Although Singapore is so densely populated that the government has resorted to literally increasing the size of the island, the northwest corner of the country remains refreshingly rural.
The few businesses operating here have banded together to promote the Kranji countryside as an “agri-tainment” destination where you can visit small farms selling organic veggies, goat milk, ornamental fish, and even frog meat.
After pig farms were banned in the 1980s over environmental concerns, clever farmer Hay Yak Tang switched to raising goats. Today, Hay Dairies is the only livestock farm in Singapore and rears about 800 goats solely for their milk. There’s one pen for the bearded females and another for the cute kids. Admission is free and you can watch milking demonstrations at 09:00 and 11:00.
Side by side, the Max Koi Farm and Haussman Aquarium both deal in ornamental fish. As the name suggests, Max Koi Farm breeds the beautiful Japanese koi which resemble overgrown goldfish as well as arowana, scaly fish that are considered lucky for their resemblance to the mythological Chinese dragon. Haussman Aquarium specialises in smaller aquarium fish and is more fun for families as you can feed the fish or try some catch-and-release fishing using a net and bucket.
The critters at the Jurong Frog Farm aren’t so lucky: they are raised for their meat. Thousands of ribbiting American bullfrogs are kept in watery pens until they’re ready to be turned into a healthy dinner (frog meat is leaner than even chicken breast). This is definitely the most educational of the farms with signs and interactive displays and you can pick up some frozen frogs legs on your way out; recipes are even printed on the brochure.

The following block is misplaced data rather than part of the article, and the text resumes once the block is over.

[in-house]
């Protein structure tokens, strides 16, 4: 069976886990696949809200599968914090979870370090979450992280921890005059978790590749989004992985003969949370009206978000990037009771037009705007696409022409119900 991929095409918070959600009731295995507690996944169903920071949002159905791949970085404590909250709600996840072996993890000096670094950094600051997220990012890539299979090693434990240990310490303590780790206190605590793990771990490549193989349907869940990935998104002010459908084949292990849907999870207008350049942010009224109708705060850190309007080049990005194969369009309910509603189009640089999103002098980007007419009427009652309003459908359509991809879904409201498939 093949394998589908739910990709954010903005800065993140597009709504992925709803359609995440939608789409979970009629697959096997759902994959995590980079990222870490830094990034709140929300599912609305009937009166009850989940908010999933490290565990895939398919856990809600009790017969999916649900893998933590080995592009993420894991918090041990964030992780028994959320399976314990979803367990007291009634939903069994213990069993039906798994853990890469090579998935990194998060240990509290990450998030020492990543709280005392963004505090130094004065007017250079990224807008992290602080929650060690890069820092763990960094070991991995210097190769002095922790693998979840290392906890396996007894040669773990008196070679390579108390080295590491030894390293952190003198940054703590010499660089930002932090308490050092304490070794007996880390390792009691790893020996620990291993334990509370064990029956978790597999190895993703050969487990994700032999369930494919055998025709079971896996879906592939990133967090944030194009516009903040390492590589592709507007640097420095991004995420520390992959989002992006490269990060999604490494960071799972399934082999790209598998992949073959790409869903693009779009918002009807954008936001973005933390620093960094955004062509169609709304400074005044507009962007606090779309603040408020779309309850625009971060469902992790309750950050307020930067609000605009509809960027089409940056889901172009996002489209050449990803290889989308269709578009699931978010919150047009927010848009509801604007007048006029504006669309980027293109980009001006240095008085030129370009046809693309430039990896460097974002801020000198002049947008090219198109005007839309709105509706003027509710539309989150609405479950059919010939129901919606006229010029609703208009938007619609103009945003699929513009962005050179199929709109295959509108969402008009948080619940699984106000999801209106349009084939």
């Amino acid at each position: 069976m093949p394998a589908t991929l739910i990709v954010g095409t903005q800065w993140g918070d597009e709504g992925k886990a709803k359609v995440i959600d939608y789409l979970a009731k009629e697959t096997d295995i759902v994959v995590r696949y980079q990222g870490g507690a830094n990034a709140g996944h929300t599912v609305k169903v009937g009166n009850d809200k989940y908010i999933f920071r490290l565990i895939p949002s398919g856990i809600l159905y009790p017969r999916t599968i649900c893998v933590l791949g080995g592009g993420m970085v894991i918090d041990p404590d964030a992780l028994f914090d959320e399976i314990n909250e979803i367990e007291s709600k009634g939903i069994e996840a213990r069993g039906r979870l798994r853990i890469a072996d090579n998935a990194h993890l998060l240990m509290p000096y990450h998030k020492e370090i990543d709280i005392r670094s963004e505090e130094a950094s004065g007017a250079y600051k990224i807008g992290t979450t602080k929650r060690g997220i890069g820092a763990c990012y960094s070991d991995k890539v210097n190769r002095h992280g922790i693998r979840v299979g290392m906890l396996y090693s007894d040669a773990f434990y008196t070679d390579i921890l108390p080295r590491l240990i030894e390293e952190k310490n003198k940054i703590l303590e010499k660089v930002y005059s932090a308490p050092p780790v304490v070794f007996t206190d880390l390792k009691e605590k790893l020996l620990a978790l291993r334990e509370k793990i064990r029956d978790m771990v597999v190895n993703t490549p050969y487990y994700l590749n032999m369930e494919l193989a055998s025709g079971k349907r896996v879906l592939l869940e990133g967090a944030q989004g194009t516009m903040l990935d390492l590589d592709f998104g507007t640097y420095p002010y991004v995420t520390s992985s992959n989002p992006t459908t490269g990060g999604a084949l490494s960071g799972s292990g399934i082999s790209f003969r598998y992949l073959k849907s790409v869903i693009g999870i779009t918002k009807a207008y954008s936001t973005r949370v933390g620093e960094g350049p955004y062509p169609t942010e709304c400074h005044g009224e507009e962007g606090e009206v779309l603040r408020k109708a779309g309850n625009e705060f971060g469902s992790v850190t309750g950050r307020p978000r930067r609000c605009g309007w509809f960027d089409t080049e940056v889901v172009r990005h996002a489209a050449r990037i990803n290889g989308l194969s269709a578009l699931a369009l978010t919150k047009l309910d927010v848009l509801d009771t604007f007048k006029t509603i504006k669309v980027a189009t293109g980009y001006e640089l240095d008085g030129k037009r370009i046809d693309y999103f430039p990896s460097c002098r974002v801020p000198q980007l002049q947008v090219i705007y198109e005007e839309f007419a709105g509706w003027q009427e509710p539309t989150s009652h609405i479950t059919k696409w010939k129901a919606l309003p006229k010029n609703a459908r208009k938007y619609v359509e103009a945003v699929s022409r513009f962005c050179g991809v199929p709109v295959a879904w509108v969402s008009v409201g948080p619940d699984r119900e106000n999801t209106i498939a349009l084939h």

You can buy organic fruits and veggies at Fireflies Healthfarm or Quan Fa Organic Farm, but Bollywood Veggies is the only one that will also serve you their fresh produce for lunch. In addition to their tropical gardens teeming with butterflies, Bollywood Veggies has children’s activities, a dog run, a food museum and the delicious Poison Ivy Bistro. It’s definitely worth the S$2 admission for people aged over 12.
Getting there: Although public transport to the Kranji countryside is not that convenient, the farms are close together so you can visit multiple sites in one trip. The easiest way to get there is by catching the Kranji Countryside Express shuttle bus which departs from Kranji MRT every 90 minutes. The shuttle runs from 09:00 till 17:45 and costs S$3 for adults and S$1 for children. It also makes a stop at the nearby Sungei Buloh Wetland Reserve.
For a less direct but slightly cheaper service, you can take public bus #975 from Choa Chu Kang MRT station which stops near Hay Dairy Farm, from where you can walk to the rest.
By Tanya Procyshyn.
Last updated on 31st January, 2017.
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